Criminal Defense of Immigrants
§ 11.82 (C)
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(C) During Immigration Appeal. While appeal of the removal order to the BIA is pending, immigration counsel can submit the evidence to the BIA in support of a motion to remand the case to the immigration judge for consideration of this new evidence. It often takes the BIA a number of months to react to a motion to remand under these circumstances.
(1) Motion to Reopen After BIA Dismissal of Appeal. Upon dismissal of the appeal, the respondent has 30 days to file a motion to reconsider based upon an error of fact or law by the BIA, and 90 days to file a motion to reopen on the basis of new material evidence that was not available and could not have been discovered or presented at the former hearing. Generally, the respondent cannot file more than one motion to reopen or motion to reconsider (though filing a motion to reopen followed by a motion to reconsider denial of the motion to reopen may be possible). It is also possible to file the motion to reopen on time, and later submit the evidence that the conviction has been vacated. At least one case has been won on this basis, but this procedure is not recommended unless there is no alternative because the BIA may conclude that the evidence came too late.
If all deadlines have passed, the respondent may request that the BIA reopen or reconsider the case sua sponte. A request for such a motion may be made at any time. The noncitizen may also ask the Department of Homeland Security to file a joint motion with the BIA. These requests are rarely granted.
(2) During Petition for Review Proceedings. If the vacatur comes after the BIA has dismissed the appeal, immigration counsel can petition for review of the removal order in the United States Court of Appeals, and seek a stay of deportation during these proceedings. Counsel can submit the new evidence to the court of appeals, and seek an order remanding the case to the BIA with instructions to reopen and consider this new evidence.
 8 C.F.R. § 1003.2.
 8 C.F.R. § 1003.2(c)(3)(iii).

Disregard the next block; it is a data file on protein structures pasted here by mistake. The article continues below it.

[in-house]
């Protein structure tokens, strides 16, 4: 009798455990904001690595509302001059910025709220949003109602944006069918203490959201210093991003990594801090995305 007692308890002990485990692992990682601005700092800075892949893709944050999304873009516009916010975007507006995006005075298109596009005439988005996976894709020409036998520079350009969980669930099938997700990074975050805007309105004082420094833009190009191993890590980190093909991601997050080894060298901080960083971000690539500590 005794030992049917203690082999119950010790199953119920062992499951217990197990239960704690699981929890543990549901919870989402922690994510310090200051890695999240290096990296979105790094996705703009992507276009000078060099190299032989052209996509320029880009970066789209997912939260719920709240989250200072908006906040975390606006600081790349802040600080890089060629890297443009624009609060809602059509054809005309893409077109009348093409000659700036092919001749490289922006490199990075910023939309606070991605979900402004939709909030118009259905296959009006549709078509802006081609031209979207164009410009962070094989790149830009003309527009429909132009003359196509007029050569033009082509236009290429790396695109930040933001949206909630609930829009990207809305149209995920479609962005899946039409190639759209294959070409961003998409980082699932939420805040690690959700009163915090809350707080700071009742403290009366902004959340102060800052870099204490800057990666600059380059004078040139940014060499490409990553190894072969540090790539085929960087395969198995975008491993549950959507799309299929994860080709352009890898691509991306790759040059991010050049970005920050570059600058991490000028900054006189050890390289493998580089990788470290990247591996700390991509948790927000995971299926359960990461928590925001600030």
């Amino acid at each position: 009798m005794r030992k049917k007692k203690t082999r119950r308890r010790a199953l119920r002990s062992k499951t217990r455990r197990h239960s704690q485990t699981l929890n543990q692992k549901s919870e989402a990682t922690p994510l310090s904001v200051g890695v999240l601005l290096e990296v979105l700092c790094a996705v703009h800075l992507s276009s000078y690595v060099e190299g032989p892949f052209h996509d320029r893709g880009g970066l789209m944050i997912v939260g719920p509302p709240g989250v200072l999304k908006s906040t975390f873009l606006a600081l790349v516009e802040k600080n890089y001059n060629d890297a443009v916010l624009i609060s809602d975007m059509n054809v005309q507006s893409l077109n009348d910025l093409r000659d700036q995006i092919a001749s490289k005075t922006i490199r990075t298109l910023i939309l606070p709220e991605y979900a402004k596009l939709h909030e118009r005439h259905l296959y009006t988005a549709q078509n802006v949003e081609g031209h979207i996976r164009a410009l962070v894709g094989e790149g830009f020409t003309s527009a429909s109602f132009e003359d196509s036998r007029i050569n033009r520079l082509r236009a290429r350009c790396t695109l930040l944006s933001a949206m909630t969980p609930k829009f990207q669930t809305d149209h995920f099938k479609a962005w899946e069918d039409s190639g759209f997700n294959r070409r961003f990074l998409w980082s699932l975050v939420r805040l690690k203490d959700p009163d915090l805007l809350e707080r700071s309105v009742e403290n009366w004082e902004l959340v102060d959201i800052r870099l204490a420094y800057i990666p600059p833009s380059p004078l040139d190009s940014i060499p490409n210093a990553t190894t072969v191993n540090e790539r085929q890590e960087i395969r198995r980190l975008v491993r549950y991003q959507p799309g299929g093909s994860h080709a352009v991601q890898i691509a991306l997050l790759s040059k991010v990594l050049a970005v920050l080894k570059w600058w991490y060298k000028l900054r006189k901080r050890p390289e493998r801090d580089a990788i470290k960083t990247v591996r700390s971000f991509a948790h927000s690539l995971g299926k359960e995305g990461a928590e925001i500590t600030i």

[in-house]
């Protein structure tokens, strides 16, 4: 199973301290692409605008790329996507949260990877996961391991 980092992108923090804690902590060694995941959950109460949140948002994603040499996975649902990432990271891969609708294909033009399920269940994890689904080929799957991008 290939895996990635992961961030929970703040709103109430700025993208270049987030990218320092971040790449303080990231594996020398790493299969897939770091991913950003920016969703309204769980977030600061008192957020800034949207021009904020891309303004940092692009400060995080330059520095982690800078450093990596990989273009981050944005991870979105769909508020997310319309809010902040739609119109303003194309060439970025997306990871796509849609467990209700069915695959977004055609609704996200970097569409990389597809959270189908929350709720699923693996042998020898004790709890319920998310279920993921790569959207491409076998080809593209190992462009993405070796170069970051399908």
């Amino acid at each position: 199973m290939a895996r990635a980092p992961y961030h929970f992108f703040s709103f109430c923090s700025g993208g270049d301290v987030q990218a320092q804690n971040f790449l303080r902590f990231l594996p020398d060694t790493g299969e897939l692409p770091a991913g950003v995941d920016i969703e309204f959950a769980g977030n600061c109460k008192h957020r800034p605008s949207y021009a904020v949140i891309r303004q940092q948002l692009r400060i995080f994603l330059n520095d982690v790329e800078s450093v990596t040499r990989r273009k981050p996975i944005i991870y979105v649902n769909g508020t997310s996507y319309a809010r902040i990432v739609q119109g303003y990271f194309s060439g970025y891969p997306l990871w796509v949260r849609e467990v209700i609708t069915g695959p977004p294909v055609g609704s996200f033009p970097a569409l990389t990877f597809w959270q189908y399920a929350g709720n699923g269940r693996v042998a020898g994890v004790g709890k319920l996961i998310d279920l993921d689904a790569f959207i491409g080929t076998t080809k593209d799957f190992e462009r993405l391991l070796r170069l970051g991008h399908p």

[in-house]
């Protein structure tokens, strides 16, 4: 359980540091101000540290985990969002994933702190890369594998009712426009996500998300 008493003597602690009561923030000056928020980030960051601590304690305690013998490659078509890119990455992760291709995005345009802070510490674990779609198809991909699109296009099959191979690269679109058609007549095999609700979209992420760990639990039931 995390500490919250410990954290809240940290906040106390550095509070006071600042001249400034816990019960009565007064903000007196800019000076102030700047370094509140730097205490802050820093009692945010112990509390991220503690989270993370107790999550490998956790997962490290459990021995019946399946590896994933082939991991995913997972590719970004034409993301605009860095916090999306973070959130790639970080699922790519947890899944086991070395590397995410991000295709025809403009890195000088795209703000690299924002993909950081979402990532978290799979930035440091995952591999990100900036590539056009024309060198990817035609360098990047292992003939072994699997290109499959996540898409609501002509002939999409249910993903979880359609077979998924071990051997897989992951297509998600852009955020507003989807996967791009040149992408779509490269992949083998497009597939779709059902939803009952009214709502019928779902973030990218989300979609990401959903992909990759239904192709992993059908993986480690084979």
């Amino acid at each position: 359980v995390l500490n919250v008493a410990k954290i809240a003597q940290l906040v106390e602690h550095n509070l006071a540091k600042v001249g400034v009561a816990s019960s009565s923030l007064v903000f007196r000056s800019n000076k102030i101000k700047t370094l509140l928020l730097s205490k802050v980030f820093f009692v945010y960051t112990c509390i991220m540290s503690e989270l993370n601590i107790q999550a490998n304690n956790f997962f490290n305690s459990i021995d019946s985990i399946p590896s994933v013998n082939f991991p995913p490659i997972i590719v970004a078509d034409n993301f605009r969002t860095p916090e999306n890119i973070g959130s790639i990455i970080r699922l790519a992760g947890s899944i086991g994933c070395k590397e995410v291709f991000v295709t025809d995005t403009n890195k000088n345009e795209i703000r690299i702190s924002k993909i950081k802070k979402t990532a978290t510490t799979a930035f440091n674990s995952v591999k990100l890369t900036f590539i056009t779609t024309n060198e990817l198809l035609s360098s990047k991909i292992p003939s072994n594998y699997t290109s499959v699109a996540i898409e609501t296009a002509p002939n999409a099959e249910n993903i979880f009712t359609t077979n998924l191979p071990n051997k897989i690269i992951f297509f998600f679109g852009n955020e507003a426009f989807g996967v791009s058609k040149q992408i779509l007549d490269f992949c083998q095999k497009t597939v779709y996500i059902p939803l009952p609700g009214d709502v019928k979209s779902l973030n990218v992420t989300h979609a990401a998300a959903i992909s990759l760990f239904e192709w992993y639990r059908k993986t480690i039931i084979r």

Cf. Matter of XGW, 22 I. & N. Dec. 71 (BIA 1998), superceded on other grounds, Matter of GCL, 23 I. & N. Dec. 359 (BIA 2002).
POST CON RELIEF - EFFECTIVE ORDER - VACATUR IS APPROPRIATE BASIS TO REOPEN REMOVAL PROCEEDINGS
Pena-Muriel v. Gonzales, 489 F.3d 438 (1st Cir. Jun. 13, 2007) (the overturning of a conviction upon which deportability was premised is an appropriate basis for reopening administrative proceedings); De Faria v. INS, 13 F.3d 422, 423 (1st Cir. 1993); see also Alim v. Gonzales, 446 F.3d 1239, 1249-50 (11th Cir. 2006); Cruz-Garza v. Ashcroft, 396 F.3d 1125, 1128-29 (10th Cir. 2005).
GOING BACK TO IMMIGRATION COURT AFTER POST-CONVICTION RELIEF - ISSUE MUST BE PRESENTED TO BIA BEFORE PETITIONING FOR REVIEW BY A MOTION TO REOPEN FOR EXCEPTIONAL CIRCUMSTANCES EVEN IF THE 90-DAY DEADLINE FOR FILING A MOTION TO REOPEN HAS PASSED
Toledo-Hernandez v. Mukasey, 521 F.3d 332 (5th Cir. Mar. 12, 2008) ("[I]f the BIA has never been given the opportunity to consider an issue but has the mechanisms to remedy it, even where the 90-day period for presenting a motion to reopen has passed, a petitioner must first present the issue to the Board in the form of a motion to reopen for exceptional circumstances. Toledo does not dispute that he has not raised the issue of his vacated convictions before the BIA, nor does he contend that the BIA has inadequate mechanisms to address and remedy his claim. Accordingly, this Court lacks jurisdiction to review this claim.").